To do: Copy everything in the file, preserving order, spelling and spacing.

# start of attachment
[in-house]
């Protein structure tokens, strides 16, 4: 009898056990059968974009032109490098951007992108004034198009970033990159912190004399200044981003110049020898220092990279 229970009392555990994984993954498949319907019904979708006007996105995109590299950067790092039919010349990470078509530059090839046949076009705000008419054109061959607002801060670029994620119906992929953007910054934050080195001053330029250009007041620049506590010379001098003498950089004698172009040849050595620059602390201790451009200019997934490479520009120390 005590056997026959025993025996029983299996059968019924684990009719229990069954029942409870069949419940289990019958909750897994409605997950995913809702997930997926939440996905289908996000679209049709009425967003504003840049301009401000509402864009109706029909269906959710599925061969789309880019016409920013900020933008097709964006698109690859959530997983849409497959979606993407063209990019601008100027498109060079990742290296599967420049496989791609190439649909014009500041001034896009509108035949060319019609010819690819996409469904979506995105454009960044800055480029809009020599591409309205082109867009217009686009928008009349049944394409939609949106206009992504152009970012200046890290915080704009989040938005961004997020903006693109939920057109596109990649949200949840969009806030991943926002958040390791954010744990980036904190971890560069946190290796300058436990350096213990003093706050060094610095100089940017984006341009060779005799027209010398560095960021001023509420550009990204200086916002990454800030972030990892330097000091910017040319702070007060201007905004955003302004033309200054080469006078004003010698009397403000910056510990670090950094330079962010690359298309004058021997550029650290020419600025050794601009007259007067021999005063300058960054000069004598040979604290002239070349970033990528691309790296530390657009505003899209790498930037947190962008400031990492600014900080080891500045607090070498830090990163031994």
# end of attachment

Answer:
[in-house]
């Protein structure tokens, strides 16, 4: 009898056990059968974009032109490098951007992108004034198009970033990159912190004399200044981003110049020898220092990279 229970009392555990994984993954498949319907019904979708006007996105995109590299950067790092039919010349990470078509530059090839046949076009705000008419054109061959607002801060670029994620119906992929953007910054934050080195001053330029250009007041620049506590010379001098003498950089004698172009040849050595620059602390201790451009200019997934490479520009120390 005590056997026959025993025996029983299996059968019924684990009719229990069954029942409870069949419940289990019958909750897994409605997950995913809702997930997926939440996905289908996000679209049709009425967003504003840049301009401000509402864009109706029909269906959710599925061969789309880019016409920013900020933008097709964006698109690859959530997983849409497959979606993407063209990019601008100027498109060079990742290296599967420049496989791609190439649909014009500041001034896009509108035949060319019609010819690819996409469904979506995105454009960044800055480029809009020599591409309205082109867009217009686009928008009349049944394409939609949106206009992504152009970012200046890290915080704009989040938005961004997020903006693109939920057109596109990649949200949840969009806030991943926002958040390791954010744990980036904190971890560069946190290796300058436990350096213990003093706050060094610095100089940017984006341009060779005799027209010398560095960021001023509420550009990204200086916002990454800030972030990892330097000091910017040319702070007060201007905004955003302004033309200054080469006078004003010698009397403000910056510990670090950094330079962010690359298309004058021997550029650290020419600025050794601009007259007067021999005063300058960054000069004598040979604290002239070349970033990528691309790296530390657009505003899209790498930037947190962008400031990492600014900080080891500045607090070498830090990163031994």